Holler & Dash is one of the better fast casual options in Melrose, concentrating on Southern hospitality and Southern fare, usually served atop a flaky biscuit as part of a breakfast sandwich. Serving breakfast, brunch and lunch, Holler & Dash’s menu also extends past just biscuit sandwiches to more traditional sandwiches, salads and bowls. They partner with local vendors whenever possible to supply their ingredients, and local honey and jam are important parts of their delicious desserts. Don’t fill up on just biscuits!
Mangia Nashville started out as a pop-up restaurant at a cafe in Franklin before moving into town off 8th Avenue at Craighead. Chef Nick Pellegrino is perhaps best known for his entertaining appearances doing cooking demos on local midday television shows and for his position as ringleader of the culinary circus that is his weekend Italian feasts at Mangia. Guests dine on family-style servings of classic Italian cuisine while listening to festive music and watching The Godfather.. projected on television screens ringing the dining room. Pellegrino keeps the party pumping, and oh yes, there will be dancing between courses! During the rest of the week, the vibe is slightly more sedate, but the menu of pizzas, pastas, snacks and sweets served during their casual dinner seatings Mon-Thu is worth a visit.
Hattie B’s had already earned a reputation for taking Nashville Hot Chicken into the 21st century with their streamlined approach to volume service, even in the face of huge lines stretching perpetually out the door at their original location in Midtown. Although their chicken doesn’t emerge one piece at a time from an ancient skillet like at some of the OG hot chicken joints, it is still admirably juicy and layered deeply with flavor and spice. With heat levels ranging from their mild Southern to the infernal Shut the Cluck Up, there is something for everyone at Hattie B’s. Proceed with caution! Be sure to order some of their bangin’ Southern sides like greens or pimento mac n’ cheese to help ease the burn.
Across the street from Hattie B’s is Bolton’s Spicy Chicken & Fish, one of the old school purveyors of fiery fowl for decades. Bolton’s chicken depends on a dry spice rub for much of its heat, so it’s a different experience than at other hot chicken spots, but no less enjoyable… Or painful. In addition to side dishes that rival the best at any meat-and-three in town, Bolton’s still serves that other more exotic spicy Nashville specialty, the hot fish sandwich. Huge slabs of catfish, whiting, grouper or tilapia are perfectly fried golden brown and then sprinkled with peppery spice. The filets are served on top of spongy white bread with yellow mustard, pickles and raw onions. It’s a church supper classic that absolutely must be experienced to be appreciated, and it’s also a nice change of pace from all the hot chicken in this town.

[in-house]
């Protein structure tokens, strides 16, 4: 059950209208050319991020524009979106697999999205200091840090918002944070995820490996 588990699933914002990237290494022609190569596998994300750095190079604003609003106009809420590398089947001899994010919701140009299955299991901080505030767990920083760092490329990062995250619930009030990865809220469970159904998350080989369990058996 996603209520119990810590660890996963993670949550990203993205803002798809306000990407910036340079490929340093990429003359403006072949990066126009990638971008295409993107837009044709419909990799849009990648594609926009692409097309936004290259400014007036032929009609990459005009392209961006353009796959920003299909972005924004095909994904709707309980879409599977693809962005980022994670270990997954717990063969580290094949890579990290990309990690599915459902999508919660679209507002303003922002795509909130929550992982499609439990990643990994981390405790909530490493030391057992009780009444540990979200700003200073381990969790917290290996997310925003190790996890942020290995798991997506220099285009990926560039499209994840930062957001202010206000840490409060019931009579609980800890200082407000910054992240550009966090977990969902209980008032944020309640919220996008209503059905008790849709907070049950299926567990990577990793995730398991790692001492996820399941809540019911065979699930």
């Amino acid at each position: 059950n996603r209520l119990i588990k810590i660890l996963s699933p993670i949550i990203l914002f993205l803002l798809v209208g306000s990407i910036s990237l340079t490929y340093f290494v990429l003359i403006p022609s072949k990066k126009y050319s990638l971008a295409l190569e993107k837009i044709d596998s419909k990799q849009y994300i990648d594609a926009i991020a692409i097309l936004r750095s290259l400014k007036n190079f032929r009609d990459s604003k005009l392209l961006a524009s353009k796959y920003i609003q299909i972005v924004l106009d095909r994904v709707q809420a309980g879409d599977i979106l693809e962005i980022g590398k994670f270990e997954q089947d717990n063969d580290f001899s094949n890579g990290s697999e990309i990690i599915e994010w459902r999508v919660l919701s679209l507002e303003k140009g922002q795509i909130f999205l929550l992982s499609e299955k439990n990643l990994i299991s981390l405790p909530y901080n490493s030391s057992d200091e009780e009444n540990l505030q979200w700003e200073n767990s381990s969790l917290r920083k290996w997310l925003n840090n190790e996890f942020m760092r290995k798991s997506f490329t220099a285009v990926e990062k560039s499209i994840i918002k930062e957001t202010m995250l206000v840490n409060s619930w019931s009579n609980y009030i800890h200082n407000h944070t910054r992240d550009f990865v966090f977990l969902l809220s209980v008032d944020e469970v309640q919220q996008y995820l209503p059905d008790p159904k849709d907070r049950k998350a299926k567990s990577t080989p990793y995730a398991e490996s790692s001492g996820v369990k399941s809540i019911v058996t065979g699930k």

The Smiling Elephant is a tiny spot with a minuscule parking lot to match. Get there early if you want to eat quickly, because there are only a few woks in the small kitchen to pump out all that amazing Thai food. If a big table gets their order in before you, you’ll just have to wait your turn. But it’s totally worth it for the amazing depths of their flavors and the spice levels that can be pushed to insane heats if you’re willing and able. Smiling Elephant’s Tom Kha coconut soup is a fantastic way to start your journey, and their Pad Thai is among the best in town. Don’t be afraid to venture past that most popular Thai dish or you’ll miss out on some other winners like their Pad Kra Pao or Pad Kee Mao.
Craft Brewed has evolved into a sort of a clubhouse for craft beer lovers thanks to their multiple taps pouring local, regional and national brews by the pint or for you to take home in a growler. They have diversified over the years, adding a retail store stocked with rare beers and exotic wines and spirits. They also offer a short menu of snacks to accompany your session of drinking session beers, or you’re welcome to bring your own food in.
For caffeination in the neighborhood, look no further than 8th and Roast. They source their beans from a global network of fair-trade suppliers and then roast them in house, ensuring the freshest possible coffee. They even host a podcast where their roasters and baristas can get all nerdy about coffee and trends while they entertain and enlighten listeners at the same time. In addition to fantastic specialty coffee drinks prepared with care by expert baristas, 8th & Roast also serves breakfast and lunch menus that rise well above what you’d expect from a coffeehouse. The menu changes seasonally, and everything is made from scratch, so don’t be afraid if your favorite dish rolls off. It’ll be back and most probably be replaced by a new favorite in the meantime.